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dark matter picDr. Rusty Harris, assistant professor in the Department of Electrical and Computer Engineering at Texas A&M University, recently joined the Cryogenic Dark Matter Search (CDMS) collaboration in announcing a new threshold of dark matter detection with extremely improved background rejection capabilities.

Dark matter is the nearly unseen material that is hypothesized to not interact with matter that we observe through normal means (e.g. electromagnetic or nuclear forces), but is present in such large quantities that it has a significant impact on gravitational observation in the universe.

An intense search has been underway for nearly 20 years to validate the hypothesis, and it is considered one of the most urgent unanswered questions in physics.

HarrisCDMS scientists, including Harris, who holds a joint appointment in the physics department, along with Drs. Rupak Mahapatra and David Tobak in physics, make detectors out of large masses of ultra-high purity Ge and Si. Statistically, as dark matter passes through the Earth, it interacts with mass to a small extent.

When buried deep underground (to block cosmic background radiation) and cooled to very low temperatures, the collision of dark matter particles with the Ge/Si detectors releases heat and charge that can be detected when that temperature is below 100 milliKelvin (very close to absolute zero).

Comparison of the amount of charge and heat released can distinguish whether the collision event was a result of a known high energy particle/photon or that of a Weakly Interacting Massive Particle (WIMP) as dark matter is commonly called.

This research was partly made possible using nanotechnology and materials processing research common in nanotechnology manufacturing. The charge and heat detectors have to be formed on the surface of the Ge/Si detectors, and Harris’ application of process control and in situ materials characterization techniques has improved reliability and interpretability of data collected in the CDMS collaboration.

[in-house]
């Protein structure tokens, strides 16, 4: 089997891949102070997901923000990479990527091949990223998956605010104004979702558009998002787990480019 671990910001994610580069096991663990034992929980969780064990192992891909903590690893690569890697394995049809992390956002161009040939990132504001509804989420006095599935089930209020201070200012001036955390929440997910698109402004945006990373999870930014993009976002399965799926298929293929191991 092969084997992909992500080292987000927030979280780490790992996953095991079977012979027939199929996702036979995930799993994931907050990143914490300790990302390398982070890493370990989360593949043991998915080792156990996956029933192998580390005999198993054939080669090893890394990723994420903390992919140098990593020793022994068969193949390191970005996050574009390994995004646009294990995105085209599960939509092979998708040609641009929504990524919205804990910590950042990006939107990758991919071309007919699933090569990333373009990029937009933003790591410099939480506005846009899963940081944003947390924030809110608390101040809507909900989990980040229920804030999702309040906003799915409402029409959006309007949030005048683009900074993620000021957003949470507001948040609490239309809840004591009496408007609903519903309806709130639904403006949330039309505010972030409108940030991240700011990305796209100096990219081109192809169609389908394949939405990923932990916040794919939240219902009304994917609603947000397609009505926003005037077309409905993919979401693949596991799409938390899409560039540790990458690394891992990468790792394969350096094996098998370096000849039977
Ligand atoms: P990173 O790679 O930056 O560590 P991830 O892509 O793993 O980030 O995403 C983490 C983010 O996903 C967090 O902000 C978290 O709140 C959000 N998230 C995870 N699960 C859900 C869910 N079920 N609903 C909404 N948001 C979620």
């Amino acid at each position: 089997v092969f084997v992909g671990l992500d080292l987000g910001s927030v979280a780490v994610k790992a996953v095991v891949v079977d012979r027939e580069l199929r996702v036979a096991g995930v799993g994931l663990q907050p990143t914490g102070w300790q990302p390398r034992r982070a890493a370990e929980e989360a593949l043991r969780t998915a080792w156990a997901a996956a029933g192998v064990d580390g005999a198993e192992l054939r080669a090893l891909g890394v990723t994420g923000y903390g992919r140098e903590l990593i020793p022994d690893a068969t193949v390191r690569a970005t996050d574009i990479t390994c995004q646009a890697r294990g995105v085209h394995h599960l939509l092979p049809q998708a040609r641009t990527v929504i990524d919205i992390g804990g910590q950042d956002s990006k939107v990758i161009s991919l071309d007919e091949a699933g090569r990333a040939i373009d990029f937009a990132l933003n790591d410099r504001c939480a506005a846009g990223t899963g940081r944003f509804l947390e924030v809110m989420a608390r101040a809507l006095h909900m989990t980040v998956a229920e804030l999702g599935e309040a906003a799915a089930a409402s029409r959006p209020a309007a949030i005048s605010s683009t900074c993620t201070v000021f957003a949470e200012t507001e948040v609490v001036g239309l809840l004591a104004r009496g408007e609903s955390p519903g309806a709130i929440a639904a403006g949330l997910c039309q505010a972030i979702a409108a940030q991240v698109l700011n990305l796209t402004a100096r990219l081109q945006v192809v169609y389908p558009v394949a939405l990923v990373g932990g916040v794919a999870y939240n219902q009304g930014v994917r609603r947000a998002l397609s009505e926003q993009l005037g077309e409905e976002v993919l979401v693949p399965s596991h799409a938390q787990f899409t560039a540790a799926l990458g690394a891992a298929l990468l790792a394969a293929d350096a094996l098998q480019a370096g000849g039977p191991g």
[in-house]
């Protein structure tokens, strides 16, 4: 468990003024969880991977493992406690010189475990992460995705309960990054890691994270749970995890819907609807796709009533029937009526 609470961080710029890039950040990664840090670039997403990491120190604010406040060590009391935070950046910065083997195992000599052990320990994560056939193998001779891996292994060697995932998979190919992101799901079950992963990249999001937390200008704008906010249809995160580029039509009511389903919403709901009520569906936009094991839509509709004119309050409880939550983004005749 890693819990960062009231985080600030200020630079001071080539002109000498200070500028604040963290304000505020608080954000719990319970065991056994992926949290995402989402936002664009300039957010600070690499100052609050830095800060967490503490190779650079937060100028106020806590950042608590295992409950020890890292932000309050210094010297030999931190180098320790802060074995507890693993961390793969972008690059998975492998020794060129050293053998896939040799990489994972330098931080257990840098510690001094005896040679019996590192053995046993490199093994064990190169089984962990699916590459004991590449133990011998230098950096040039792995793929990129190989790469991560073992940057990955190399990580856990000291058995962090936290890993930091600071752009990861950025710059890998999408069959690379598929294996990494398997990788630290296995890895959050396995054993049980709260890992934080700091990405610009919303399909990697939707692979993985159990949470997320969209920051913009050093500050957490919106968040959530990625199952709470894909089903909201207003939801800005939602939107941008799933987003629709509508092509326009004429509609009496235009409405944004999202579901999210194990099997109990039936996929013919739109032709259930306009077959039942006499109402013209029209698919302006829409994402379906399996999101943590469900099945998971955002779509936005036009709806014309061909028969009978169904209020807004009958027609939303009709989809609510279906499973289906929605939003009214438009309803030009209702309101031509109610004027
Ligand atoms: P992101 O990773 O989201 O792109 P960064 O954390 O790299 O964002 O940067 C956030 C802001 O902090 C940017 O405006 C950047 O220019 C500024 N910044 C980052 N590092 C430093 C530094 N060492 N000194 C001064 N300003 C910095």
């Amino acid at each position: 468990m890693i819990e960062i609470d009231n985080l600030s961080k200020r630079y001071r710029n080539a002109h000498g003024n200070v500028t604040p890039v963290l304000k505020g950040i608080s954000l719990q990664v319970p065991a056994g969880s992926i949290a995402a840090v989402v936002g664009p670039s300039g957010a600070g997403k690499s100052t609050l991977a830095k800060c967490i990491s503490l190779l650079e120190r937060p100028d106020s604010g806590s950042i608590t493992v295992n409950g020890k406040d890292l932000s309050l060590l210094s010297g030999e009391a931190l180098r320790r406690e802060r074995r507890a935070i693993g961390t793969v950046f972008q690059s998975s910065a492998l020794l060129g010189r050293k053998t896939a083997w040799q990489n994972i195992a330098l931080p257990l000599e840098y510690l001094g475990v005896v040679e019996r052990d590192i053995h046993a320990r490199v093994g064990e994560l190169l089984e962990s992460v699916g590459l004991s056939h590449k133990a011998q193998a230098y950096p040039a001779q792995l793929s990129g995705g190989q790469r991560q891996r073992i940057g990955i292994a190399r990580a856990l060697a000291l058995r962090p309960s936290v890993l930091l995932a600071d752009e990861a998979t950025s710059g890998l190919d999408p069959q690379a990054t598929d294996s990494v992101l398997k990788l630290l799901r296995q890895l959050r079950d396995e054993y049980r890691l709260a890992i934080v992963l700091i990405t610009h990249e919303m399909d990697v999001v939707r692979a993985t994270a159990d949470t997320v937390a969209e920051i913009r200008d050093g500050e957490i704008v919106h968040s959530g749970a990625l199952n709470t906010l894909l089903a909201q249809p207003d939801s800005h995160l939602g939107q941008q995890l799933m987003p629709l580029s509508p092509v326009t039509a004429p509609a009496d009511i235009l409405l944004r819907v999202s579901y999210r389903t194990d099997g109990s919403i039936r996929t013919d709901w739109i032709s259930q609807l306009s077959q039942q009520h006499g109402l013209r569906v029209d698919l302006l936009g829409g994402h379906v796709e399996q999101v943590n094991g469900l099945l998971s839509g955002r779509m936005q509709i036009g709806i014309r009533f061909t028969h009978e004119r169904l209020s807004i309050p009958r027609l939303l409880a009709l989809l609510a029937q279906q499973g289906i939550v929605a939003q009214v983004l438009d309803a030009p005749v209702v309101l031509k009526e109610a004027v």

The announcement shifts the border of the WIMP search down to a dark-matter particle mass and rate of interaction that has never been probed. Previous collider experiments have all but eliminated potential mass greater than 20 GeV/c2 (the common expression for particle mass derived from Einstein’s famous E=mc2 equation). The increased interest in low-mass dark matter is challenging: the lower the mass of the dark-matter particles, the less energy they leave in detectors, and the more likely it is that background noise will drown out the WIMP signals. The work of CDMS and the Texas A&M collaborators has demonstrated the capability to probe below 6 GeV/c2 with excellent background rejection.

Harris joined the department in 2008 from Advance Micro Devices (AMD). His expertise is in complex integration of nano systems, wide band gap materials, high voltage and high frequency devices and process integration. He is author and co-author of more than 70 peer-reviewed journal papers, conference proceedings and invited talks. In addition to his joint appointment in physics, he holds a courtesy appointment in The Department of Materials Science and Engineering. Expansion of the research into low temperature semiconductors and superconductors is a natural progress as it applies to the CDMS research since Harris has extensive process and materials experience with Ge and Si.

The collaboration has detailed its latest results in a paper published in ArXiv (http://arxiv.org/abs/1402.7137). Their work is funded by the Department of Energy (DOE) and the National Science Foundation (NSF) as well as the Natural Sciences and Engineering Research Council of Canada (NSERC).

For more information on the CDMS Experiment, go to http://cdms.berkeley.edu/.

To learn more about Texas A&M's involvement with the collaboration and related research, visit http://faculty.physics.tamu.edu/mahapatra/